Lawn mowers and I long ago reached a mutual understanding. We both hate each other so there’s no hard feelings.
I saw a cartoon recently where someone said, “ I can’t mow this weekend. I pulled a muscle in my throat from cursing the pull cord on my lawn mower.”
I saw another funny cartoon which showed a bright red push mower in the yard, surrounded by four miniature mowers. One fellow standing there told the other guy, “I told you to get your mower fixed.”
When I was Googling trying to find a lawn mower part for my old big wheel Yazoo mower I saw this DIY site. One man asked, "How do I know if my lawn mower starter is bad?” I thought man that’s easy, just go on Facebook and see what it’s been bragging about doing.
My favorite lawn mower joke involves a preacher who traded a young boy a bicycle for a used mower.
The preacher brought the lawn mower back the next day and said, “Son this mower won’t crank.”
The boy replied, “Oh I forgot to tell you. You have to cuss it to get it to crank.”
“Young man I’m a preacher, I haven’t cussed in 25 years.”
“That’s no problem,” the lad replied. “Just keep pulling on that cord, it’ll all come back to you.” Amen.
I called Kawasaki Engines to try and find an ignition coil for my Yazoo mower. A stern voiced computer told me, "Please stay on the line to keep your current call status.”
I held on to my call status for 37 minutes and then Kawasaki cut me off. I thought out loud, “Lord, I wish Mr. Jack Warren could come back and work on my lawn mower."
On the computer I suddenly saw “seven simple reasons your mower might not start."
1. Out of gas— no I checked the tank and about ever 15 pulls on the starter cord I pass gas, so that’s not the problem.
2. Clogged carburetor— how long ago did you fill up your gas tank?
It was when gas had gone back up to $2.39 and the day after I bought gas it went down to $2.09—about a week.
How old was the gas I used?
Let’s see, I spilled gas on my feet last Saturday and I counted the ring stains on my shoe, 5 circles on there, so I’m thinking it’s five years old, right?
The website insisted that ethanol gas only has a shelf life of 30 days. I see, it takes several hundred years to produce gas and it goes bad in 4 weeks. Gas these days is about as reliable as white loaf bread.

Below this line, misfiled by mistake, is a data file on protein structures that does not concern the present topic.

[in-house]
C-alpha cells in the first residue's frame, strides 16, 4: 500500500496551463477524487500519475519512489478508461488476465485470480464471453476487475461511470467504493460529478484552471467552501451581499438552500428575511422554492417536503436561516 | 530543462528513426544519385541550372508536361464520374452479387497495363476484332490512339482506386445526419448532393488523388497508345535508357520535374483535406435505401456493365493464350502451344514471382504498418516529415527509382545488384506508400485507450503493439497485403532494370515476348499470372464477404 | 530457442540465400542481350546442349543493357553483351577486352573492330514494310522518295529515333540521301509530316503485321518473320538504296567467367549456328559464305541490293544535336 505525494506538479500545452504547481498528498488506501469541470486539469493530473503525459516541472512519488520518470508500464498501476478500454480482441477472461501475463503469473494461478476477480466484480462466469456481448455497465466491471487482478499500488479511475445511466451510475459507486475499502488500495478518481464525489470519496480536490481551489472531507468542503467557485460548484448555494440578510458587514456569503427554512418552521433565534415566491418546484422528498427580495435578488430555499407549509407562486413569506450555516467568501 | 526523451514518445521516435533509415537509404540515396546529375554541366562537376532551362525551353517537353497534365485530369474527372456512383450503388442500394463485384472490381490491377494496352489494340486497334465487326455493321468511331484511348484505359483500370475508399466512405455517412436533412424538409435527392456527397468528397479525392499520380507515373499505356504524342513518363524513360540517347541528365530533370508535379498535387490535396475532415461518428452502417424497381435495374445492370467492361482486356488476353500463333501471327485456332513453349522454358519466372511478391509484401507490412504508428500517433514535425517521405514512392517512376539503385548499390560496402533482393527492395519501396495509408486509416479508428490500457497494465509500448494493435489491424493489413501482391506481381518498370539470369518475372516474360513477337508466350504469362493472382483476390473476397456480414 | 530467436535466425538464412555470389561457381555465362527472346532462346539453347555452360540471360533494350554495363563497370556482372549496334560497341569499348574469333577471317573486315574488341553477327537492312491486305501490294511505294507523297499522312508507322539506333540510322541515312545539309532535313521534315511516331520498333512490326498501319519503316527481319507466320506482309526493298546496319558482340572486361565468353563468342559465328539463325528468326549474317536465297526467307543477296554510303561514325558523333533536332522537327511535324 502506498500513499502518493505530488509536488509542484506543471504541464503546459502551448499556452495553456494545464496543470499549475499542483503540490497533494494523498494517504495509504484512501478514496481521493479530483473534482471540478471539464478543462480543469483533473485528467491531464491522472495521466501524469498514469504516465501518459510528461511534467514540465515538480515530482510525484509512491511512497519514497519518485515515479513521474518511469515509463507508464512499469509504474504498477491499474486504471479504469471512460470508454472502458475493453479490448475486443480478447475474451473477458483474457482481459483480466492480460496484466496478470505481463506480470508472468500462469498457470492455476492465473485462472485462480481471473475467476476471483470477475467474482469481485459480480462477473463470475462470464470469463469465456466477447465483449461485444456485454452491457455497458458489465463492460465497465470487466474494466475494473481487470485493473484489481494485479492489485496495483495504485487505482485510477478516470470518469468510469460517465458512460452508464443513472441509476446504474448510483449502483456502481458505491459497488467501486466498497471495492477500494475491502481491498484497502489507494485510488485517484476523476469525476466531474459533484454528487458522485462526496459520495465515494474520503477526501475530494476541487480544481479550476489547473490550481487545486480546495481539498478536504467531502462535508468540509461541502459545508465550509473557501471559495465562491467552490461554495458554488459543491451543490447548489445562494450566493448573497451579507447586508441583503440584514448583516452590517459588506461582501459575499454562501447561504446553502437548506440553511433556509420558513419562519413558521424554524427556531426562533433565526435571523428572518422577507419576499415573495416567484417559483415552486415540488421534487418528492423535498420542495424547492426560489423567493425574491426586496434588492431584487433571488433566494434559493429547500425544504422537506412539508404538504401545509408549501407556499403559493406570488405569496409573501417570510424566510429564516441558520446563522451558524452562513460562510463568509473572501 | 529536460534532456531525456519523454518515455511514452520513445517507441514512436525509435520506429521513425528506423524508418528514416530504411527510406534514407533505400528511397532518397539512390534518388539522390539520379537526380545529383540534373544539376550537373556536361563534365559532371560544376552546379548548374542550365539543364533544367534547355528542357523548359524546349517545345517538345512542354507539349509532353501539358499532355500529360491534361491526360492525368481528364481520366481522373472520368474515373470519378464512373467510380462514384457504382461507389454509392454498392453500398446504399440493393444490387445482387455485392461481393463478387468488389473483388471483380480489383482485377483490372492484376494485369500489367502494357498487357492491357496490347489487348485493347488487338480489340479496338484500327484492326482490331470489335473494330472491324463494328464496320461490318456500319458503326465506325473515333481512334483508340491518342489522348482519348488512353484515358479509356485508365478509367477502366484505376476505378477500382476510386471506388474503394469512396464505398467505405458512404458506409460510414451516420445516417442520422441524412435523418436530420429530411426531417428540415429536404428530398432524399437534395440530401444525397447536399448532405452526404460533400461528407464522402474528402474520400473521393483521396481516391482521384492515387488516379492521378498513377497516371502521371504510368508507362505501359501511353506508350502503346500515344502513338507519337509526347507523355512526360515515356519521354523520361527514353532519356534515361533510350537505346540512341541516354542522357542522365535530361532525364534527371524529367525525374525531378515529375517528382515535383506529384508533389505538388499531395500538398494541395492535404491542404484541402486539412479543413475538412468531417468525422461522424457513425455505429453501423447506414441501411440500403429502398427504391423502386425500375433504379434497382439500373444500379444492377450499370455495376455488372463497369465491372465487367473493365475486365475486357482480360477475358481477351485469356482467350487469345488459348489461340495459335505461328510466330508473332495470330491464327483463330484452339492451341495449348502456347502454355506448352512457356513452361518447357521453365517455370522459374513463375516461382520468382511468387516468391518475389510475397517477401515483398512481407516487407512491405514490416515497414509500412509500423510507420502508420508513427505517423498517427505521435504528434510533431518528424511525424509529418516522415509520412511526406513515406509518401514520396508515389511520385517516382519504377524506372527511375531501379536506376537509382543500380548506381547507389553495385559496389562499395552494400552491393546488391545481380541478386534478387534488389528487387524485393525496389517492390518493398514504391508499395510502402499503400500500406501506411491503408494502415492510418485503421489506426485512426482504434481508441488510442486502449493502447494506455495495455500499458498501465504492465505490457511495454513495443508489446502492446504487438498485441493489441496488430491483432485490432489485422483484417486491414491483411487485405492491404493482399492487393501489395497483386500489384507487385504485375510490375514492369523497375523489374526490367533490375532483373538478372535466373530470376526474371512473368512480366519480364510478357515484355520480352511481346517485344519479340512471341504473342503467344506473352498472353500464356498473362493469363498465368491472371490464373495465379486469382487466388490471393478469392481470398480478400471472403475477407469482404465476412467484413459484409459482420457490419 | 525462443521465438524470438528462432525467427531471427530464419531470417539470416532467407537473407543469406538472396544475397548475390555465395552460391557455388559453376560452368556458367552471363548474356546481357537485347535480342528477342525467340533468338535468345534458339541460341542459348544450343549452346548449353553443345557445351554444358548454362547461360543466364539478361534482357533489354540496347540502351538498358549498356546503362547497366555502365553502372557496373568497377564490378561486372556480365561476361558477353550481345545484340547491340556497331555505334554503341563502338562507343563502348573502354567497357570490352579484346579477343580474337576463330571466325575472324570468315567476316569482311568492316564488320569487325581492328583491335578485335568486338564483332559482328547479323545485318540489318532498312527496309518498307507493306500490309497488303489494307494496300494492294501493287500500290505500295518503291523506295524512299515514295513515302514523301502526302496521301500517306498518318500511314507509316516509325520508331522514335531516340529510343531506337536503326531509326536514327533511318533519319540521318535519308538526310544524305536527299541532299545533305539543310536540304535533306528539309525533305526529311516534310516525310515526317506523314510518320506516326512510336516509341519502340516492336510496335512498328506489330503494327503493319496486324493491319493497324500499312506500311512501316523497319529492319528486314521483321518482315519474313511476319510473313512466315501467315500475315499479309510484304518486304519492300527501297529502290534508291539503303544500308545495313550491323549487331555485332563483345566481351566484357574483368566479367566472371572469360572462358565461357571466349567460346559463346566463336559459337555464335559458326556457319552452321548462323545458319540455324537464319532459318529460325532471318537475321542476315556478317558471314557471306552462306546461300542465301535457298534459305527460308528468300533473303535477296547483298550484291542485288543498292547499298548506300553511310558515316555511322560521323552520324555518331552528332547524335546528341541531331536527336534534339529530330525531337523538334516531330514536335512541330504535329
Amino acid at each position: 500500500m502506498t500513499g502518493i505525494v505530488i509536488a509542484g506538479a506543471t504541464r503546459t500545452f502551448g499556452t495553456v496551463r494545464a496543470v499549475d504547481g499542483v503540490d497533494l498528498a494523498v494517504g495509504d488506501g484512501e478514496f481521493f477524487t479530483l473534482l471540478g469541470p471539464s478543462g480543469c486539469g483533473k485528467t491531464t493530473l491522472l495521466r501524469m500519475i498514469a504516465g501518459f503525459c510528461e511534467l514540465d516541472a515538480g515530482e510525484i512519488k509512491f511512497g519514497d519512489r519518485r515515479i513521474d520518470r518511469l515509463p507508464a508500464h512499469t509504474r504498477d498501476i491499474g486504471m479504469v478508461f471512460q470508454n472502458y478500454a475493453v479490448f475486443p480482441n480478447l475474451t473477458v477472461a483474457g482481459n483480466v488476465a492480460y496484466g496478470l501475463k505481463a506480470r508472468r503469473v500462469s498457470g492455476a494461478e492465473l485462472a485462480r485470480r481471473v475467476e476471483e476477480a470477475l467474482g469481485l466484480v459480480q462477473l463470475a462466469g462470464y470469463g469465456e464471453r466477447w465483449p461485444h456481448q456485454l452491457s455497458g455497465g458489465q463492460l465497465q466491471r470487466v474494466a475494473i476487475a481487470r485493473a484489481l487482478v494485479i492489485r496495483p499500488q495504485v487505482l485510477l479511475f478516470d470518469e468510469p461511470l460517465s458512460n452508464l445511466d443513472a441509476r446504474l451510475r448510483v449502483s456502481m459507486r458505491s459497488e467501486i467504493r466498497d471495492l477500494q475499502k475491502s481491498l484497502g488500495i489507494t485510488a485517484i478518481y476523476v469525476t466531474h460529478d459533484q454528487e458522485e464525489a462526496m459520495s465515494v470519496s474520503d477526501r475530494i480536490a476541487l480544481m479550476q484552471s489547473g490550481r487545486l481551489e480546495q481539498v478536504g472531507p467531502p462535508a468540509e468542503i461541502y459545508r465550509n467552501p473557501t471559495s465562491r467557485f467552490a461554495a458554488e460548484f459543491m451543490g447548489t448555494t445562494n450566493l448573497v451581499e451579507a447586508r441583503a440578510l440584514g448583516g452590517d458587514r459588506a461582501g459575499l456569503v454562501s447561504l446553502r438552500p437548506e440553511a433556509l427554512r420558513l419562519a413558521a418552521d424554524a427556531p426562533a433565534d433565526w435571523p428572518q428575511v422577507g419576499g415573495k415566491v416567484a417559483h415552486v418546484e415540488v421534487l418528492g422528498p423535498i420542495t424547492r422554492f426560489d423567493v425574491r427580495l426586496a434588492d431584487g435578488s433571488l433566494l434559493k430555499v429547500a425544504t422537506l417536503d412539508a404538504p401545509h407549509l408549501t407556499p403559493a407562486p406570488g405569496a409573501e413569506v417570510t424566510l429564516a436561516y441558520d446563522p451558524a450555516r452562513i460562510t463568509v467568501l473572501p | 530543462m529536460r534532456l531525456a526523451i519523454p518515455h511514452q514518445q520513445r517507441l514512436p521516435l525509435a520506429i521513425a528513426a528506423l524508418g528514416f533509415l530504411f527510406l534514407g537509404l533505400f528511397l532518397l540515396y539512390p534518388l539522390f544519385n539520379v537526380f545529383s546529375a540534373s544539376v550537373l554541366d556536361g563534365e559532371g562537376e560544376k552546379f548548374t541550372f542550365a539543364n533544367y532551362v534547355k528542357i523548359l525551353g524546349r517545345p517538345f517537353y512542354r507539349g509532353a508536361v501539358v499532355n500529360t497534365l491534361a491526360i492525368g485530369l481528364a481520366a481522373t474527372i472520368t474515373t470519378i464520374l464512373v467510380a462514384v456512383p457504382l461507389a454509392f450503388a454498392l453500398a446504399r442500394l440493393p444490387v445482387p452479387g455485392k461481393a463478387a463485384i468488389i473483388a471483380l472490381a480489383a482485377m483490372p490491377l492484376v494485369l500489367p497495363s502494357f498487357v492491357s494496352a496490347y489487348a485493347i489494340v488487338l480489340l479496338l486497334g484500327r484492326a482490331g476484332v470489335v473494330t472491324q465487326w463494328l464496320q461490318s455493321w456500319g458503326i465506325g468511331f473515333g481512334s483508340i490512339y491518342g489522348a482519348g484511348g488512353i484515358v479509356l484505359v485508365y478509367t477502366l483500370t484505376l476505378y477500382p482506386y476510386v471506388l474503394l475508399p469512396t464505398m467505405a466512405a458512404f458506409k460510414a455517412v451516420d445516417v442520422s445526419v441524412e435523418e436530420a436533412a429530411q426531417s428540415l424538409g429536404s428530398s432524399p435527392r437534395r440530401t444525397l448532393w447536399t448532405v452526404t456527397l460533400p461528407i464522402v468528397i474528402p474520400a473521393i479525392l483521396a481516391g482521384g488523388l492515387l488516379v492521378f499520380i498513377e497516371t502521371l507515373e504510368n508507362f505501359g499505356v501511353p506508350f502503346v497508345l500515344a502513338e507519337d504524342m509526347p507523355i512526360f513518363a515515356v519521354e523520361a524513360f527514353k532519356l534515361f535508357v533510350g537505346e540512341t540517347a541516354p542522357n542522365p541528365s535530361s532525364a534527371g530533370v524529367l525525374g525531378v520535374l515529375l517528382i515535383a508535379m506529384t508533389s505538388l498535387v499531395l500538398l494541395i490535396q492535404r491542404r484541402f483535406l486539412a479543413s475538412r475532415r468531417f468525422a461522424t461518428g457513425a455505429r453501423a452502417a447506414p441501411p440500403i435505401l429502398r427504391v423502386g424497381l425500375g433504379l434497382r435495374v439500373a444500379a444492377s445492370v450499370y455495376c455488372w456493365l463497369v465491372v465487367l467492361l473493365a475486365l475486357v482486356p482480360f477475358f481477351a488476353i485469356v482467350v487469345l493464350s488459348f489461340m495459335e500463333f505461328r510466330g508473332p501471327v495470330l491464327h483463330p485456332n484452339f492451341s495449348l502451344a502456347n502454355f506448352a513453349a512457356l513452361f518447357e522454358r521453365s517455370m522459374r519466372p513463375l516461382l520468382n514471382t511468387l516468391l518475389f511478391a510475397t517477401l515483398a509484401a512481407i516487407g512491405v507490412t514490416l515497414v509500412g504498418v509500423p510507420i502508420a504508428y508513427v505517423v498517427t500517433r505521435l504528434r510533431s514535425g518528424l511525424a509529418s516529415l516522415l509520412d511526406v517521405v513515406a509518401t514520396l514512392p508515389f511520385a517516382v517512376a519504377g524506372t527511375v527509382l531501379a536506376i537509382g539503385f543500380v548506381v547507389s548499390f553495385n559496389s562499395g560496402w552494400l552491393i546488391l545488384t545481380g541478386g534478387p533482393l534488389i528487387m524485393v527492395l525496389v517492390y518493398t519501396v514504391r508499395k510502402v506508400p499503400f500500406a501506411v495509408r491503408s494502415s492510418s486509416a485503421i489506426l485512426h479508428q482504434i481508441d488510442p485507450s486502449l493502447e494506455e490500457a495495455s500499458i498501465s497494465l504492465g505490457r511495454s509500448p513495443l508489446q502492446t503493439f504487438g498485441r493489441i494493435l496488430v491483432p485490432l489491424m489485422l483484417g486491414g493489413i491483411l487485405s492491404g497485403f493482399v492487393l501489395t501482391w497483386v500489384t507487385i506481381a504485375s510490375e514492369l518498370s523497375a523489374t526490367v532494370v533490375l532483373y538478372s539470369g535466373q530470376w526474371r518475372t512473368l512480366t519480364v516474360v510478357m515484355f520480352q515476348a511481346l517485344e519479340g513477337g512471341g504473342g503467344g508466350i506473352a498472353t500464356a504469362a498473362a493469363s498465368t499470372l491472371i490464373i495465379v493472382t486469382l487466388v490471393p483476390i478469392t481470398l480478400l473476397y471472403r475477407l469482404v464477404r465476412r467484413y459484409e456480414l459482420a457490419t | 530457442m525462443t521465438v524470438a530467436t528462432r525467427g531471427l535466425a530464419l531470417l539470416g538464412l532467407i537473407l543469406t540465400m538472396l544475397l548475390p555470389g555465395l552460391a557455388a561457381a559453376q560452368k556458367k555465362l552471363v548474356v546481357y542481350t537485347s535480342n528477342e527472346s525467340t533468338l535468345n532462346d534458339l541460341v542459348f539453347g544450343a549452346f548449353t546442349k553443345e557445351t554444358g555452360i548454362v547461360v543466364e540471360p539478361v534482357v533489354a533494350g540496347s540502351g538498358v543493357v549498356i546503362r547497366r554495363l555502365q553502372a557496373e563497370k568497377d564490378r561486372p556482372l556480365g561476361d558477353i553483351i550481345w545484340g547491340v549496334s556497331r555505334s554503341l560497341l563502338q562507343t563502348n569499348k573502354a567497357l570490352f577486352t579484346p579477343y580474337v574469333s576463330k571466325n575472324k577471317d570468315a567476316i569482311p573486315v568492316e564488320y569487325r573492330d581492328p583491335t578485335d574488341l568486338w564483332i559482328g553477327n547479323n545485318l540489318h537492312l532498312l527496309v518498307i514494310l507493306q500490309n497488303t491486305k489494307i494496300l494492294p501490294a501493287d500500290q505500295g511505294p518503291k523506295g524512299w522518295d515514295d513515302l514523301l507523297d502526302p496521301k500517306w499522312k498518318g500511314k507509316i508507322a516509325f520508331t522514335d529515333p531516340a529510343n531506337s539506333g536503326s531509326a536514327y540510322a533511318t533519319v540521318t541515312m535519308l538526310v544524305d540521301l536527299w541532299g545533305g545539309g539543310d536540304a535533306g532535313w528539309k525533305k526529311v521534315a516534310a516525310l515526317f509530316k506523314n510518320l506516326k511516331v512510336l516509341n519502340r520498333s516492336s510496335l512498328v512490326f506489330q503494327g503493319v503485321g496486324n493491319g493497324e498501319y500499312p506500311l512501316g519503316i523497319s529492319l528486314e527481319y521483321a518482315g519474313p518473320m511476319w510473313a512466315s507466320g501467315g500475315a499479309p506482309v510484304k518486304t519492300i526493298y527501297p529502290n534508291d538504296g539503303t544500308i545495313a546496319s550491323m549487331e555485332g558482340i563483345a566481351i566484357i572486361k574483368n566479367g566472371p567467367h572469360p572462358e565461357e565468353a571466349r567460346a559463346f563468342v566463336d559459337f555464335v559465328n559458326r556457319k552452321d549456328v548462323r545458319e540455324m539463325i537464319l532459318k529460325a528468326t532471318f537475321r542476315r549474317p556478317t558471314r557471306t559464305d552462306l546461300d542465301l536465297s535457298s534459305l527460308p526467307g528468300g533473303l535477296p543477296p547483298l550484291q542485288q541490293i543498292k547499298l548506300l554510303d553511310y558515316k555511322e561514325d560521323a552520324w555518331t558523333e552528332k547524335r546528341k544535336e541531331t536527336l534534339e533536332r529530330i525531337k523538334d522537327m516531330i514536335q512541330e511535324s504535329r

3. Reason three said my mower might not start because of a clogged fuel filter. That can’t be the problem because my mower doesn’t have a fuel filter. (I don’t think)
Reason 4: If you old mower doesn’t have a fuel filter you need to buy a weed eater and someone to operate it.
Reason 5: You may have a dead battery.
Check your battery with a voltmeter. They sell voltmeters the same place they sell new mowers with fuel filters. I understand, it’s a conspiracy.
I noticed my battery says DieHard. So much for truth in advertising. If it is indeed the battery, it died easily, without so much as a cough or wimper. Why don’t batteries come with voice recording technology that warns “I’m weak on juice, weak on juice, weak on juice”?
Reason six: If the key in the ignition makes a clicking noise, it’s probably your starter solenoid.
Solenoid? You’re kidding. I’m 62 years old and I’ve heard it pronounced “cellenoid” all my life.
Listen foks, it’s been my experience that I’ve never replaced a solenoid, without replacing a battery and an alternator. It’s always been a “tri-fecta.”
Reason 6: Your spark plug could be dirty or disconnected. Replace spark plugs regularly.
It’s easy enough to check your spark plug connection, but replacing the spark plug is an all day singing.
Every weedeater or lawn mower I’ve ever owned were all built the same way. That’s with one engineer holding the spark plug and then the entire motor is assembled around the spark plug. Halfway through the motor assembly the engineer is now holding the spark plug with eight inch needle nose pliers. A very, very small crevice is left open with one-sixteenth of an inch clearance to weave a plug wrench onto an almost invisible spark plug.
By all means replace it regularly.
Reason seven: A dirty air filter will prevent a mower from cranking.
I solve this problem annually with a bag of Gummy bears and meaningful negotiations with the local dirt dobber population. I let the dirt dobbers live in my air filter during the winter months and I pay them with Gummy Bears to stay out of the air filter and help keep it clean during the summer mowing season.
Good Lord, no wonder I can’t fix a mower. I can’t spell dirt dobber correctly.
Mr. Webster suh, my apologies. But down South here we don’t have mud daubers.
We have dirt dobbers (and dictionaries). But it’s more ignition coils we so humbly need.